Federal Agencies Learn to Embrace AI

November 09, 2020

Among the top-line statistics in the “Artificial Intelligence in Federal Administrative Agencies,” report that was developed by researchers at Stanford University and NYU, is that 45% (64) of the agencies canvassed indicated interest in AI or ML through their activities. 

By way of example, says the report, high-impact weather tracking systems are being used by the National Oceanic and Atmospheric Administration (NOAA)  “to improve decision-making in real time.”

We also learn that AI-based tools to predict health care fraud are being developed by the Centers for Medicare and Medicaid Services. 

The seriousness of purpose by the federal government to institutionalize the practice and the advancement of data governance within its ranks is codified in the Foundations for Evidence-Based Policymaking Act of 2018.

Designated H.R. 4174, it was signed into law by U.S. President Donald Trump on Jan. 14, 2019. The law requires federal agencies to make data accessible and machine-readable, to develop evidence-based policy and evaluation plans, and to designate Evaluation Officers, Statistical Officials, and Chief Data Officers to support and implement the new requirements. 

H.R. 4174 also incorporates the Open, Public, Electronic, and Necessary (OPEN) Data Act. 

The head of each agency is required to designate an employee as the agency’s Chief Data Officer (CDO). The position is responsible for the provisions articulated in the OPEN Government Data Act. The Chief Data Officer also serves as a member of the Chief Data Officer Council, operated under the aegis of the Office of Management and Budget (OMB).

The Council’s charter is to establish government-wide best practices for data creation, use, protections and sharing, and to promote data-sharing agreements between agencies.The Council is expected to submit a biennial report to the Director of OMB and to Congress.

Other roles of the CDO Council are to evaluate new technologies for how federal agencies gather and implement data, advocate standardization protocols for data management across the enterprise, and coordinate with other government councils on data-related activities.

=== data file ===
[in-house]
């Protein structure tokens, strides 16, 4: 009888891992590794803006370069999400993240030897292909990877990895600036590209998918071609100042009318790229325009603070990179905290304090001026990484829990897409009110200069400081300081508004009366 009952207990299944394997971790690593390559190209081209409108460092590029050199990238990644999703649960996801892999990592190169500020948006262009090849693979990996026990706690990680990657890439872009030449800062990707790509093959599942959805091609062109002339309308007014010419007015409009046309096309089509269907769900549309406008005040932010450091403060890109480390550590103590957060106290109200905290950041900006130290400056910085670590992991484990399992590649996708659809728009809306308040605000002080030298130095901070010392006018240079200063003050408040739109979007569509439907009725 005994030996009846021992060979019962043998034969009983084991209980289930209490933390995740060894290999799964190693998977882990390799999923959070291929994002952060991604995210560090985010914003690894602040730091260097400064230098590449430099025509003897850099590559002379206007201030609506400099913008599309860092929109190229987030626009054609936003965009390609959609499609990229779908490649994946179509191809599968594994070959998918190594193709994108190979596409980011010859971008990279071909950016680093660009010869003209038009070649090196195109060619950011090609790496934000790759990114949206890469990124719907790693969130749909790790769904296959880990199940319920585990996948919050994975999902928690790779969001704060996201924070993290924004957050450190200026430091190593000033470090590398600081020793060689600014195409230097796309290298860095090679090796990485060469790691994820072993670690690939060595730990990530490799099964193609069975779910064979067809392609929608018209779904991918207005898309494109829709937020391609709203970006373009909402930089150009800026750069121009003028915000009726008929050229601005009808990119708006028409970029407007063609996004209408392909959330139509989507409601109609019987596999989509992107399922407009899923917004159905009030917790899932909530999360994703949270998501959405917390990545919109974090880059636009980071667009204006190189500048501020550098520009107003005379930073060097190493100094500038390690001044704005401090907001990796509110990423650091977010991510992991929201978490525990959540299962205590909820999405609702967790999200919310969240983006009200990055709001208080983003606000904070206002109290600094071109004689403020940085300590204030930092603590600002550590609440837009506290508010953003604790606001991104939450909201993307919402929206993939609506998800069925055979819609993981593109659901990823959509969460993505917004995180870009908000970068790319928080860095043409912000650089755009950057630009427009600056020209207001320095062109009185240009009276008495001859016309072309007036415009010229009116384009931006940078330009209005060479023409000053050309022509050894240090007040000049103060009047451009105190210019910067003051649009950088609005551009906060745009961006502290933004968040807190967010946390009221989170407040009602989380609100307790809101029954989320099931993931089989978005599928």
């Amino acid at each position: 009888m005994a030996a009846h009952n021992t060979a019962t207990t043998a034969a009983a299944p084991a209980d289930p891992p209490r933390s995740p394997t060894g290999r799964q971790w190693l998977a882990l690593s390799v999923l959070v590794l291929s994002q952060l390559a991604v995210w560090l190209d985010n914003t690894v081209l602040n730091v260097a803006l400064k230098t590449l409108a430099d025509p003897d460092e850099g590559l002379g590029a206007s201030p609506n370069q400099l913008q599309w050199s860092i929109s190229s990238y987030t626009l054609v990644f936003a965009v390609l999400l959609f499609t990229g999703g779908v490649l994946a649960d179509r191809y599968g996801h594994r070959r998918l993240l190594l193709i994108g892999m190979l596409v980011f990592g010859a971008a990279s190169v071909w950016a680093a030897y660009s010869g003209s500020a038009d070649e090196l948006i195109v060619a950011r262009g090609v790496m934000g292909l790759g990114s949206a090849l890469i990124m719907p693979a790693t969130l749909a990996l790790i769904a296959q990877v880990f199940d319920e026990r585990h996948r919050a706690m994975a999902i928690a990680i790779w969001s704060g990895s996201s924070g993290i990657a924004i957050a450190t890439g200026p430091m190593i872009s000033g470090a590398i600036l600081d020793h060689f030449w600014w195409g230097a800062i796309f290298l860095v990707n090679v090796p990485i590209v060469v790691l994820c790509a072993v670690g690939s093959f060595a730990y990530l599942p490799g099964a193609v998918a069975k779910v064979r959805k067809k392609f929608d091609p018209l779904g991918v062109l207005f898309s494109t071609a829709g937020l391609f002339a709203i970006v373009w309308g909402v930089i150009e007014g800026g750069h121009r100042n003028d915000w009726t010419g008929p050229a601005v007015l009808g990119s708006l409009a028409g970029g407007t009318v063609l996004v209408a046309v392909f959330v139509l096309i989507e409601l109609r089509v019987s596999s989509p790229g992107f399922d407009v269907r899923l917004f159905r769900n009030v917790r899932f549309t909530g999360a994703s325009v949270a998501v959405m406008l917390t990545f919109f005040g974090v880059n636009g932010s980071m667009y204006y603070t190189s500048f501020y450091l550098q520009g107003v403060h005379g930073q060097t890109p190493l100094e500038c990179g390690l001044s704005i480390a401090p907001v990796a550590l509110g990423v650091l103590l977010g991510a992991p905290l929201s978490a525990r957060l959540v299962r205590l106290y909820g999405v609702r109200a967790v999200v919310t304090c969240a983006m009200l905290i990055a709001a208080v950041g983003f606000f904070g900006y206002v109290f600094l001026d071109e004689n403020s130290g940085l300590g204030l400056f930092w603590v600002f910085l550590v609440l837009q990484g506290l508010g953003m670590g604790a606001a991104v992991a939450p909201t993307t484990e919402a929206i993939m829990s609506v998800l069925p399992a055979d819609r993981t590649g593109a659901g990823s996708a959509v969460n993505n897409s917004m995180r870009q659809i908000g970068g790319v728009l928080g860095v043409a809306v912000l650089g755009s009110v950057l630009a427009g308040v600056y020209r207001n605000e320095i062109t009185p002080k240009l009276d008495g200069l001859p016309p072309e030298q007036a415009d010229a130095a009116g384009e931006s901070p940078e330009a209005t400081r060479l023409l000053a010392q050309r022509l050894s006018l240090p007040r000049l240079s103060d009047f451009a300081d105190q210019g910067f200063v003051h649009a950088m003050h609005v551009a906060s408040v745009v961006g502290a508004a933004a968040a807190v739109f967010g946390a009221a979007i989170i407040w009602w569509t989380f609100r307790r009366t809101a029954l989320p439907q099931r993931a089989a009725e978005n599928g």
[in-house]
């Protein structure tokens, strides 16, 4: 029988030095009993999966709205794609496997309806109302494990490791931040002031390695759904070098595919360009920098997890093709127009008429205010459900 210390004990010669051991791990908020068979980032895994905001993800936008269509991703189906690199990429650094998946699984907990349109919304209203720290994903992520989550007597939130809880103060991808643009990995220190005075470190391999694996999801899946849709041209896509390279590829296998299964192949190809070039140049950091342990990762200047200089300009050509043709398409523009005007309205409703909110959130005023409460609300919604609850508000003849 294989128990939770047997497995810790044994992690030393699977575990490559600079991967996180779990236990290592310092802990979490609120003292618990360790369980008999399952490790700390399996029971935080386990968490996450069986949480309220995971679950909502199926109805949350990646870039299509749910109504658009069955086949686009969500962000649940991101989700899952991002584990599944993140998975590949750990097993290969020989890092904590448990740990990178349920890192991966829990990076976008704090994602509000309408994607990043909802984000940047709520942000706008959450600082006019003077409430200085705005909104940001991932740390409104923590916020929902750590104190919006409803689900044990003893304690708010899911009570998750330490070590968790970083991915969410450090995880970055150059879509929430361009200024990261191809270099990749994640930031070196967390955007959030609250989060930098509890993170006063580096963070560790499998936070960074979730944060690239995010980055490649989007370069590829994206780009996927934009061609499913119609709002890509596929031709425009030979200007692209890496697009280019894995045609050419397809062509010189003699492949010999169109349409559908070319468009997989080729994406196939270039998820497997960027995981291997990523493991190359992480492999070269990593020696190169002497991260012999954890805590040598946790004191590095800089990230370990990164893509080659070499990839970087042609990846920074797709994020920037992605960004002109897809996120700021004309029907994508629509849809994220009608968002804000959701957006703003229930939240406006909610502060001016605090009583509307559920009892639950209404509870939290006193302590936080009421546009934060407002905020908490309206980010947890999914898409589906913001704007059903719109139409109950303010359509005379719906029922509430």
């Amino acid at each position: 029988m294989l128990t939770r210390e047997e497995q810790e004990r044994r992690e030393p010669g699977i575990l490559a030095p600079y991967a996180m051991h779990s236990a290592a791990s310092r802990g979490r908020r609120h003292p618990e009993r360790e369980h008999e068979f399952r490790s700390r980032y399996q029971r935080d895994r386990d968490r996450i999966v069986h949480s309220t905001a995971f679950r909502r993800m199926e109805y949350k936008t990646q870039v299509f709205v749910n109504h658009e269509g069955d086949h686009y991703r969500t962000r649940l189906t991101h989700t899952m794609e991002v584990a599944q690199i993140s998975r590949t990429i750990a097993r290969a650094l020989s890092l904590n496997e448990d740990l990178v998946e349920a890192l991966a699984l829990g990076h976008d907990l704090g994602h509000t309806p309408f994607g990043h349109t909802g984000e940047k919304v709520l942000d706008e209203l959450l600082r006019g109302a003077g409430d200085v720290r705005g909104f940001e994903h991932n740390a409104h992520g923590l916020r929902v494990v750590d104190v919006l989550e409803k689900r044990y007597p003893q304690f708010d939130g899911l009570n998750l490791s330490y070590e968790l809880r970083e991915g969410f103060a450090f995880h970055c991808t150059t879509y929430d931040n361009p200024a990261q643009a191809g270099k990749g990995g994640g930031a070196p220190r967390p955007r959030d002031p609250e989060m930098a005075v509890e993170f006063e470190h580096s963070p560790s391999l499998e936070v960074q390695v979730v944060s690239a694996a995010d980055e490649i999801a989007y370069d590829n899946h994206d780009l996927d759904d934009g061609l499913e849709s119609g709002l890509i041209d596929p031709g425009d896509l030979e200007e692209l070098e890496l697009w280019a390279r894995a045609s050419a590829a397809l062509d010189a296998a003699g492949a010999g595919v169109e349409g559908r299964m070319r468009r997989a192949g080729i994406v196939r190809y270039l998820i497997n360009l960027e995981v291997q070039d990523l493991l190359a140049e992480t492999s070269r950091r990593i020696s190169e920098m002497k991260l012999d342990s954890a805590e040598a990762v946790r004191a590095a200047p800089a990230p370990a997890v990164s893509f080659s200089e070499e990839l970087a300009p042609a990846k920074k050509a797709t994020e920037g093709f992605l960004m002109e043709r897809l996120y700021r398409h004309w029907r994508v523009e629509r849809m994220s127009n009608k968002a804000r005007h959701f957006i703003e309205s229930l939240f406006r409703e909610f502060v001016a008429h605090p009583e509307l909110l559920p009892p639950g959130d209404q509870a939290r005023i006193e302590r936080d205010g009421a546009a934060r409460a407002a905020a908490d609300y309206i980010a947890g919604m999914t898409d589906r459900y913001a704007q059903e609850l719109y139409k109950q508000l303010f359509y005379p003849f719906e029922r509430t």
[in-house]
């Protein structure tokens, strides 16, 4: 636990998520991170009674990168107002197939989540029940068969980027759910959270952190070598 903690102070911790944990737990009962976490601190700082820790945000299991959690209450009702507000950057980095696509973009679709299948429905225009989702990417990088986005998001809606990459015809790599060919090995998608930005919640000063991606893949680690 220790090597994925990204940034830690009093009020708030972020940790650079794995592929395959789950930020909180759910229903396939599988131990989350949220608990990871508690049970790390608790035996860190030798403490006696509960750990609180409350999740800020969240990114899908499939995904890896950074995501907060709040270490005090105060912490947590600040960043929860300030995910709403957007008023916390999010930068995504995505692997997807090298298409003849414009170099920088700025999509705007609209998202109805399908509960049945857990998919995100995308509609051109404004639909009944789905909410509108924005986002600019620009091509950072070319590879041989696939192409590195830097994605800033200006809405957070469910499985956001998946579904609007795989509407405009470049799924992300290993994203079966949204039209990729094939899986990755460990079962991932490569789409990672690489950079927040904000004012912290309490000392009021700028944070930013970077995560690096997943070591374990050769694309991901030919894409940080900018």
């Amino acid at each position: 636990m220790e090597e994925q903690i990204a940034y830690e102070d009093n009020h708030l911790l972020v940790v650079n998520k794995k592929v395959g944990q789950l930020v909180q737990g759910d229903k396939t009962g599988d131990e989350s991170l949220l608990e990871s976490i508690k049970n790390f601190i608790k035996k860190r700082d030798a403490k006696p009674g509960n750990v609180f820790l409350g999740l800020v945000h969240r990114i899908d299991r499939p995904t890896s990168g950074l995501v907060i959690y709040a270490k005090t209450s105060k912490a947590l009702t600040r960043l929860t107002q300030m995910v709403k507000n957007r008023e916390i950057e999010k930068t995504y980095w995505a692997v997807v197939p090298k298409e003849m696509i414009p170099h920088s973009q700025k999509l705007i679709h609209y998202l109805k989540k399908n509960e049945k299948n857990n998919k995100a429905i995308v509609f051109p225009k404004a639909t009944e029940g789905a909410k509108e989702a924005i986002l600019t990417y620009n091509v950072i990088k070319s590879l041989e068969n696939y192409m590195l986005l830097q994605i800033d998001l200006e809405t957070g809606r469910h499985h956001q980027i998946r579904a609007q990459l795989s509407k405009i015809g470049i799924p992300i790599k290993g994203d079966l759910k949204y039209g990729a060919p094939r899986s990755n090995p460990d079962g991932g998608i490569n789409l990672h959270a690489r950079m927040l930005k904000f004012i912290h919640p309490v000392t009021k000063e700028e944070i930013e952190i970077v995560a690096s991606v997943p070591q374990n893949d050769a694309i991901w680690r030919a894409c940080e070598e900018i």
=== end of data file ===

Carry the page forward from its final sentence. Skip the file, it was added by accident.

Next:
The legislation (H.R. 4174) was lauded by the Center for Data Innovation’s Daniel Castro as “a major achievement for the open data community,” adding,“ by passing this law, the United States has established itself as one of the global leaders in open data.”

Agencies were mandated to appoint a CDO by mid-2019, but even into late 2020, results of that directive were still in flux. Some agencies already had a CDO position established years before, others added the role by hiring a new person, and still others took the so-called “dual-hatted” route, adding the CDO responsibility to an existing position, typically the Chief Information Officer (CIO) or Chief Financial Officer (CFO). 

In a January-February 2020 survey of CDOs co-sponsored by the Data Foundation, Grant Thornton, and Qlik — to which one in four CDOs responded — roughly one-third of CDOs said they report to a CIO. Others report to various officials, be it agency heads or Chief Operating Officers (COOs).

CDOs who report to a CIO tend to have smaller staffs than CDOs reporting to other positions. Forty-three percent have been in the CDO role under one year, 25% for one to two years, and 32% more than three years. More than half said their staff has fewer than 10 persons, 21% said they have 11-25 employees, and 25% have more than 25. 

Government workers appointed to the CDO position tend to have veteran status, with 60% employed in their current federal agency more than five years. 

While the vast majority (86%) said they understood what was expected of their position, as articulated in the Policymaking Act and the Federal Data Strategy 2020 Action Plan, only slightly more than half said they knew how to meet those goals. 

Limited budgets were cited by more than six in 10 CDOs as a problem in getting their work done satisfactorily, while fully half were not clear on the exact scope of their job description. 

There was encouraging news, as well, to draw from the survey. 

Nearly 80% of CDOs surveyed cited successful steps to build inventories of data assets. 

Three in four CDOs identified positive outcomes from their data governance activities. More than 60% saw an increase in data quality. Others benefited from assessing staff capabilities and needs, migration to cloud-based services, and availability of metadata.